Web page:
-20440-9) RELEASED IN

 AUGUST 1995.





 Earth has been

 invaded. Twice.

 FIRST by a race

 searching for a new

 power source, More

 recently by THE Cat-

 People, who intend to

 continue the work

 done by the earlier

 visitors, with

 devastating results...



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Invasion of

the Cat-People







Like the author of this book, I am a big lover of cats. Unfortunately though, I am no big lover of Invasion of the Cat-People – a horrendously complicated tale that I am sure, if one took the time to study the scientific concepts housed therein, would be a wonderful example of highbrow science-fiction. Sadly, I doubt that many people – myself included – have either the time or the inclination to read each and every page twice.


However, I did enjoy reading about the regular characters. I have a real soft spot for the Patrick Troughton era – particularly the superb fourth season – and I rate both Ben and Polly very highly indeed, particularly when compared to many of the other 1960s’ companions. Russell dwells mostly on Polly in this novel – Polly ‘Wright’, it seems – and reveals a side to her character that the television series never touched upon. We learn about her life back in 1966, her ex-boyfriend, her friends – it certainly gives her a new depth. What really worked for me is that when she finds herself in 1994, she is not immediately swept-up in some massive adventure (or at least, she is not aware that she has been swept up in some massive adventure), and so for the first time since she met the Doctor, she finds herself with the chance to stop and take stock of her life.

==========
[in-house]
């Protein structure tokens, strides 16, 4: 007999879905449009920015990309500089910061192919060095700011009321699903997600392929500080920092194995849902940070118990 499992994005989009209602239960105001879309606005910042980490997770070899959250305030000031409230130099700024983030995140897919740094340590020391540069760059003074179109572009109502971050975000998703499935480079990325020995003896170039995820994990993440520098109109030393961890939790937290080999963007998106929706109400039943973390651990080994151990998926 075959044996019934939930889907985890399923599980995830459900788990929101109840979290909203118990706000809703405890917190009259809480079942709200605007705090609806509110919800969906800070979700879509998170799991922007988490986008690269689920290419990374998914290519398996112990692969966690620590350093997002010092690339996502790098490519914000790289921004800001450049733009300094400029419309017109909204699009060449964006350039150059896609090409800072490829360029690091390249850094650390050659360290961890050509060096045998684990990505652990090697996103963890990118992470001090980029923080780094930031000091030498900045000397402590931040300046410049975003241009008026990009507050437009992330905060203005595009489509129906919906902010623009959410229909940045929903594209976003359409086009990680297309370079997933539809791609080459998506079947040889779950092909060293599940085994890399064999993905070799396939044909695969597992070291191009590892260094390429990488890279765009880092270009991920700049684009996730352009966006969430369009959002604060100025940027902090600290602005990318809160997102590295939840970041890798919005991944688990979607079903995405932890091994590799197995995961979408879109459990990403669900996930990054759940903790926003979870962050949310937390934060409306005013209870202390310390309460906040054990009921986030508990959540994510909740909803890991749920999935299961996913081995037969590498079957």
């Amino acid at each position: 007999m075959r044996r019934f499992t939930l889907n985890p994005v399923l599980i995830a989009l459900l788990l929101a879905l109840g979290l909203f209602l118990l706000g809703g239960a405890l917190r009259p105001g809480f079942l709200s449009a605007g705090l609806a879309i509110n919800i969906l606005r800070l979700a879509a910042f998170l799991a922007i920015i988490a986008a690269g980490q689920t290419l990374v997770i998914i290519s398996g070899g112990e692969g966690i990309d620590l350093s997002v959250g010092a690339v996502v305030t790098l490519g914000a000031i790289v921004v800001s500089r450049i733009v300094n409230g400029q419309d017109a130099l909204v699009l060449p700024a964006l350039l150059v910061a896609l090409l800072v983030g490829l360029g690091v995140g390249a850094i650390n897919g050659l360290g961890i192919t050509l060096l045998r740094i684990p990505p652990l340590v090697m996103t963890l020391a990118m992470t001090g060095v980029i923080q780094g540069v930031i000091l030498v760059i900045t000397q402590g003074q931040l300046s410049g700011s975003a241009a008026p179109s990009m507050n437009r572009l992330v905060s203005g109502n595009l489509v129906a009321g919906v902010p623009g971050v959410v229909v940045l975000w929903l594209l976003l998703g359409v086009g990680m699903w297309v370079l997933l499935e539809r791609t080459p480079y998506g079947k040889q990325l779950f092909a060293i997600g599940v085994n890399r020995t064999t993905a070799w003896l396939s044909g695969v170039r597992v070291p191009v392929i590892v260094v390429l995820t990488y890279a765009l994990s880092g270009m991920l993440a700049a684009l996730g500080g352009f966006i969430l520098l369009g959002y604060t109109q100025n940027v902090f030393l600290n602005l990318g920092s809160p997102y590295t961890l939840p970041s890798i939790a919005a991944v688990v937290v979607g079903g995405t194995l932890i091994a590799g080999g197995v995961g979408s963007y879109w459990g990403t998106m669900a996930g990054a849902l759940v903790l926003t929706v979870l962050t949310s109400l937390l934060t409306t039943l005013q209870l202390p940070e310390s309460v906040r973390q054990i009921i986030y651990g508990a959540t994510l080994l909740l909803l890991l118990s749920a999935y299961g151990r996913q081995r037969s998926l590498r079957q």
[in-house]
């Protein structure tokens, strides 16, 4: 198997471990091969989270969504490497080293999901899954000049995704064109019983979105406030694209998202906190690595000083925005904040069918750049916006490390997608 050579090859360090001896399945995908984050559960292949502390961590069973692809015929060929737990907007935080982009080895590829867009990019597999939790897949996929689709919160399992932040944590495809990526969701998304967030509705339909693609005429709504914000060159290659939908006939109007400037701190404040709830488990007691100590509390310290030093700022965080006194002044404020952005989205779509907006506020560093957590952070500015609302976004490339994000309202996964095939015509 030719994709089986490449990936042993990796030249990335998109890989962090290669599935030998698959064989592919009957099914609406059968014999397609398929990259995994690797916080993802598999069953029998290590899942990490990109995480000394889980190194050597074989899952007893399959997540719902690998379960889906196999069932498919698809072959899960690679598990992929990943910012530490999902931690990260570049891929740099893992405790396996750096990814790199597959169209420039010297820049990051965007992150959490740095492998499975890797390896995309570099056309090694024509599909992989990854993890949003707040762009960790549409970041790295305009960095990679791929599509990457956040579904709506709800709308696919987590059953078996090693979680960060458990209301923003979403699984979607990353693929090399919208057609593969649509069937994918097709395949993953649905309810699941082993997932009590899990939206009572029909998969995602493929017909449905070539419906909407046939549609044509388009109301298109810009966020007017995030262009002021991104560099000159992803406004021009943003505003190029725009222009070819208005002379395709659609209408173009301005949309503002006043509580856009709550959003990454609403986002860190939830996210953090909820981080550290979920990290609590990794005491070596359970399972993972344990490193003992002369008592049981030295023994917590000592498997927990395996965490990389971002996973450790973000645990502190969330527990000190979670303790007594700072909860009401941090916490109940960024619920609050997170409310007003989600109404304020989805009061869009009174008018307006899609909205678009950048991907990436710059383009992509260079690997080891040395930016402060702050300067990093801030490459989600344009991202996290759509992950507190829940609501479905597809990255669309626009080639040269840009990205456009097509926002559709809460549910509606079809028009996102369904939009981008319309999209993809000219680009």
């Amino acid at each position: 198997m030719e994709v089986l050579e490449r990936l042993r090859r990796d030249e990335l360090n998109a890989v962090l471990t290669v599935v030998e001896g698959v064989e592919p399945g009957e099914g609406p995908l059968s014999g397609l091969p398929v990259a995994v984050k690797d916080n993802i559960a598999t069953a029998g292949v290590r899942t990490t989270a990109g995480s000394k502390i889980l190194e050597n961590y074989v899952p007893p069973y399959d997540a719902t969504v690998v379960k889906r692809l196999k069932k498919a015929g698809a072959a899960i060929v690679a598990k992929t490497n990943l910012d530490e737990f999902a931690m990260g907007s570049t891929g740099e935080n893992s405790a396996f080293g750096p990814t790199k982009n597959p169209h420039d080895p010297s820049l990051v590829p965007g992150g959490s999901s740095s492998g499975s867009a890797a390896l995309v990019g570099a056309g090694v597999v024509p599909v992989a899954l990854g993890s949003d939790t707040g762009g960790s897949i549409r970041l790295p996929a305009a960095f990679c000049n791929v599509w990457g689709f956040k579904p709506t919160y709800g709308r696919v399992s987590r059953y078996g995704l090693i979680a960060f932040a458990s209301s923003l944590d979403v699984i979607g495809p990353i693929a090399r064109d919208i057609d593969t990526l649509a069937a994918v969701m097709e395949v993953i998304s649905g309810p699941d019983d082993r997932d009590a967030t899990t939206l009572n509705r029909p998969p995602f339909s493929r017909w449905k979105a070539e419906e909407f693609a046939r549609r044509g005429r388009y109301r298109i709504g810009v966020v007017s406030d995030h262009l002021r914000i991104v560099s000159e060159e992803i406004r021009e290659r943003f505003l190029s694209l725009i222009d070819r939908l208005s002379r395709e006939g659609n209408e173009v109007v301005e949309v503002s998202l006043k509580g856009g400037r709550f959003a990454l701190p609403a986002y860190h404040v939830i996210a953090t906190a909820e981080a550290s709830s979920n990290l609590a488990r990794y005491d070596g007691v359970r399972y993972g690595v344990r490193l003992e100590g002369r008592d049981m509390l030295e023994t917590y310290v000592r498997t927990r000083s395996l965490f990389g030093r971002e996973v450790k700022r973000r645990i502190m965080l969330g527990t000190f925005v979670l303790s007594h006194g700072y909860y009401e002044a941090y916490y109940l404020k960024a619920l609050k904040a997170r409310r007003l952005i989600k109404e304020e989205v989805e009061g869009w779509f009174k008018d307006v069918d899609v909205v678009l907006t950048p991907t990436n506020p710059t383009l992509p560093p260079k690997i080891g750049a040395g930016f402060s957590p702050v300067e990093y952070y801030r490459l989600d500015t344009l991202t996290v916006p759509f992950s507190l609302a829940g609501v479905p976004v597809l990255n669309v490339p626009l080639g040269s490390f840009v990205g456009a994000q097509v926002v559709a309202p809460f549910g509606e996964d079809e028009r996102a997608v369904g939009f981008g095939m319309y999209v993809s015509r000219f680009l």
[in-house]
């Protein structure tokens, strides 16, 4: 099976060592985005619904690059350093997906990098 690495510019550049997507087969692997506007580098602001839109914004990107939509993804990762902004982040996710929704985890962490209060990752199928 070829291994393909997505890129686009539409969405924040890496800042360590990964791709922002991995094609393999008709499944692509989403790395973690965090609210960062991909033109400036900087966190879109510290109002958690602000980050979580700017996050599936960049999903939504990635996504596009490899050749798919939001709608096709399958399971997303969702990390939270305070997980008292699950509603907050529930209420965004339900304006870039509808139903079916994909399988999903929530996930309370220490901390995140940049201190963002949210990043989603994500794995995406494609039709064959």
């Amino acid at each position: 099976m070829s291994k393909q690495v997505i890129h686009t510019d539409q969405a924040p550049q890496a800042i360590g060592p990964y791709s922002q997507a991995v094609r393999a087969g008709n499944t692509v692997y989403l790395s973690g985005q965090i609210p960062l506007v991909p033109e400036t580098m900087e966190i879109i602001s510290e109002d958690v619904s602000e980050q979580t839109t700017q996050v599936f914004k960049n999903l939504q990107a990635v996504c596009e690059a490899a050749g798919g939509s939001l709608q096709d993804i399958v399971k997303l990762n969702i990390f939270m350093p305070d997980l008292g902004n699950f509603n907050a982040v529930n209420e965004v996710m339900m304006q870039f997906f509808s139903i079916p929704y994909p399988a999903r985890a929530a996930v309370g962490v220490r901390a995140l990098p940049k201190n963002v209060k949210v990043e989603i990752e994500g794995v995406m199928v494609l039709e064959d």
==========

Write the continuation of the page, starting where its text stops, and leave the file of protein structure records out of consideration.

“The old me! If you ever get home, look up Ian and Barbara…

ask them about the caveman…

Don’t presume to place your pathetic human morals,

ideology and nuances upon me, Benjamin Jackson!”


Similarly, Russell puts a slightly different spin on the second Doctor – or at least, he expands on certain traits that we only fleetingly glimpsed on television. With the quote above, for example, I could clearly picture Troughton manically jumping up and down, spouting out his lines, but it is what he is saying that is important. The season four portrayal of Troughton’s cosmic hobo-Doctor had a very dark vein running through it, and I really like how the author brings that to the surface here.


The highest praise I can bestow upon this novel though is that I could quite easily imagine it as a 1966 six-parter. With a bit of red pen from Gerry Davis; a couple of furry masks from

the costume department; and some very suspicious model work, I could really see this one playing out before me in glorious monochrome.


Sadly though, this is not a serial that you can make yourself sit though, dutifully, the way you might with the likes of, say, The Dominators. Its a novel, and you really have to concentrate. That is why when faced with the Euterpians, the Felinetta (related to the Cheetah people,

you know), about twenty other ‘main’ characters, and a plot that requires consultation of several thick scientific tomes to even be understood, I think that I could be forgiven for saying that Invasion of the Cat-People is a far cry from being the lightweight read that I had both expected and desired – and, to be vicious like a killer cat, it is not worth the effort.


Copyright © E.G. Wolverson 2006


E.G. Wolverson has asserted his right under the Copyright, Designs and Patents Act, 1988 to be identified as the author of this work.



This novel’s blurb places it between the television serials The Power of the Daleks and The Highlanders. Within this gap, we have placed it prior to the novel The Murder Game, which was released later.


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